Internet security and privacy continue to be the most talked about subjects online. There are few topics that generate so much attention from the press and government, and yet, they are subjects that continue to baffle most users. From massive data breaches numbering billions of private accounts, to the infamous “Snoopers Charter”, it seems more important than ever to make your own business website secure. So, why do so few businesses make the change?
The answer is simple – it’s believed to be costly and too risky. Following the initial launch of HTTPS (Secure) websites, many businesses found that they lost their organic positions in Google, and this led to many business owners deciding not to make the change. If this is all sounding very familiar, read on, as the latest search data has revealed a fundamental shift in search and user expectation.
HTTPS Growing In Search
SEO analyst Dr. Pete shared on Twitter last week his latest findings – HTTPS sites accounted for 45% of first page search results, and it is expected that by June 2017, 50% of all sites in the top of the SERPs will be HTTPS.
Google has been encouraging webmasters and business owners to move to secure websites for several years now, so it really should be no great surprise that we are seeing a shift away from the traditional HTTP format to the safer, more secure HTTPS format.
Secure Site Timeline
HTTPS, which is also called HTTP over TLS, or HTTP over SSL, has been providing secure connections on the Internet since 1994, when Netscape Communication first created it for the Netscape browser. In 2000, a now famous paper was published that provided technical guidelines on how to set up HTTPS.
It was the rapid growth of ecommerce sites that promoted a migration to HTTPS initially, but in recent years, data breaches, hacking and other privacy concerns has led to the call to make all the Internet more secure.
Most Websites Are Not Secure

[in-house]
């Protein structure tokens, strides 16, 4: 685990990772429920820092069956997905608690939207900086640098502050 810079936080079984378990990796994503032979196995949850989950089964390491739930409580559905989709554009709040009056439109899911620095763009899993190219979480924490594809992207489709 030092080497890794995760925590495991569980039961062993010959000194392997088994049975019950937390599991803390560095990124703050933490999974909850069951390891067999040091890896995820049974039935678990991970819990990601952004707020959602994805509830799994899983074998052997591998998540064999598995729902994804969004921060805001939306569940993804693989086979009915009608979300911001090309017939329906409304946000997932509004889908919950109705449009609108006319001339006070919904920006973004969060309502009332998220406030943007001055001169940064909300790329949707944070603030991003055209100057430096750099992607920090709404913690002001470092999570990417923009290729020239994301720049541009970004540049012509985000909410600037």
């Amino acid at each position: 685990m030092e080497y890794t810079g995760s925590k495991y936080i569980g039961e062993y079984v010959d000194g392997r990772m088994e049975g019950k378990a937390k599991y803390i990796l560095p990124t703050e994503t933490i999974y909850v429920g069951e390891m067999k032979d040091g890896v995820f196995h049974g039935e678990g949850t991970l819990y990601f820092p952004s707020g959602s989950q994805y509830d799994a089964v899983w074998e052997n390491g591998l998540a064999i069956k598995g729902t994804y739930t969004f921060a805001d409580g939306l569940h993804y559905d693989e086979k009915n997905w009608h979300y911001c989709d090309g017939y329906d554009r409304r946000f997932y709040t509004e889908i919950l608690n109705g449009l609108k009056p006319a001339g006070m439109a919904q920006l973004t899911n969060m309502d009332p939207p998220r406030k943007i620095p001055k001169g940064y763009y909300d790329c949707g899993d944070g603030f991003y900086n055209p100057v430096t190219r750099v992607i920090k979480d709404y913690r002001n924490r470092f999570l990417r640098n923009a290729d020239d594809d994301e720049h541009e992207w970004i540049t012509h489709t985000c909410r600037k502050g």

In March 2016, Wired reported that most of the world’s websites are not secure. In that article, Google’s HTTPS evangelist explained why everybody should use it: “If you’re on HTTP, the entire URL and page content is visible to anyone on the network between you and that site. Every page you went to on that site. Any search terms. What articles you’re reading. If you’re on HTTPS, only the domain of the website is visible and not the page you’re looking at. Anyone on the network can still tell what website you went to, but it’s very difficult to determine what you did on that site.”
HTTPS as a Ranking Signal
It was almost three years ago that Google first announced that HTTPS was a ranking signal, although at the time, it did not appear to be a particularly strong signal. However, even then Google was calling for “HTTPS everywhere” on the web.
If you have been following Google’s official webmaster blog, you will have seen that they followed this up several times in 2016, most notably with Continuing to make the web more mobile friendly in March, and then Here’s to more HTTPS on the web! in November.
It is therefore no surprise that this has become a much stronger ranking signal in the last few months, and it is for this reason that we encourage our clients to at least consider making the move from HTTP to HTTPS. If your business website is in need of an update to modern standards, contact FSE Digital today.